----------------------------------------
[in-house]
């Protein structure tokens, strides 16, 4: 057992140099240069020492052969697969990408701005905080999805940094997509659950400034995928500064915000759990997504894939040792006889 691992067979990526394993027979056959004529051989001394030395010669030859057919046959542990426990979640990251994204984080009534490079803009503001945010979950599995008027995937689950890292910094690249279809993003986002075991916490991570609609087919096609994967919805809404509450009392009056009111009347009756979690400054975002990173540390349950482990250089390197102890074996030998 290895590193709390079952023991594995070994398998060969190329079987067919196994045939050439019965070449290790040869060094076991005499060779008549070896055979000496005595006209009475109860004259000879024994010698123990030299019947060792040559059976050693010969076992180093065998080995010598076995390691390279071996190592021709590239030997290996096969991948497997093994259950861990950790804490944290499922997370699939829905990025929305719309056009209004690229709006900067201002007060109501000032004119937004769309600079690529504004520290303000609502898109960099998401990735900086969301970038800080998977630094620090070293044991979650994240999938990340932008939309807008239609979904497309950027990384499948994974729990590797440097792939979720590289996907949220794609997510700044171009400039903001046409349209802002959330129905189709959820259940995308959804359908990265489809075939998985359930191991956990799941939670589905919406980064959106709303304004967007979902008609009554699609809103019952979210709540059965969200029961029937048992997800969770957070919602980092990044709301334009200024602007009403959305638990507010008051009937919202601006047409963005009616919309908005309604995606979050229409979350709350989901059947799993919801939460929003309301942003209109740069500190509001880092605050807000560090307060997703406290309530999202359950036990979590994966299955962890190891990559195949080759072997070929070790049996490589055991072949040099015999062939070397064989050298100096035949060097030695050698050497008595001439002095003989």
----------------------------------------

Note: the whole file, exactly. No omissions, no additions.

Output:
[in-house]
């Protein structure tokens, strides 16, 4: 057992140099240069020492052969697969990408701005905080999805940094997509659950400034995928500064915000759990997504894939040792006889 691992067979990526394993027979056959004529051989001394030395010669030859057919046959542990426990979640990251994204984080009534490079803009503001945010979950599995008027995937689950890292910094690249279809993003986002075991916490991570609609087919096609994967919805809404509450009392009056009111009347009756979690400054975002990173540390349950482990250089390197102890074996030998 290895590193709390079952023991594995070994398998060969190329079987067919196994045939050439019965070449290790040869060094076991005499060779008549070896055979000496005595006209009475109860004259000879024994010698123990030299019947060792040559059976050693010969076992180093065998080995010598076995390691390279071996190592021709590239030997290996096969991948497997093994259950861990950790804490944290499922997370699939829905990025929305719309056009209004690229709006900067201002007060109501000032004119937004769309600079690529504004520290303000609502898109960099998401990735900086969301970038800080998977630094620090070293044991979650994240999938990340932008939309807008239609979904497309950027990384499948994974729990590797440097792939979720590289996907949220794609997510700044171009400039903001046409349209802002959330129905189709959820259940995308959804359908990265489809075939998985359930191991956990799941939670589905919406980064959106709303304004967007979902008609009554699609809103019952979210709540059965969200029961029937048992997800969770957070919602980092990044709301334009200024602007009403959305638990507010008051009937919202601006047409963005009616919309908005309604995606979050229409979350709350989901059947799993919801939460929003309301942003209109740069500190509001880092605050807000560090307060997703406290309530999202359950036990979590994966299955962890190891990559195949080759072997070929070790049996490589055991072949040099015999062939070397064989050298100096035949060097030695050698050497008595001439002095003989």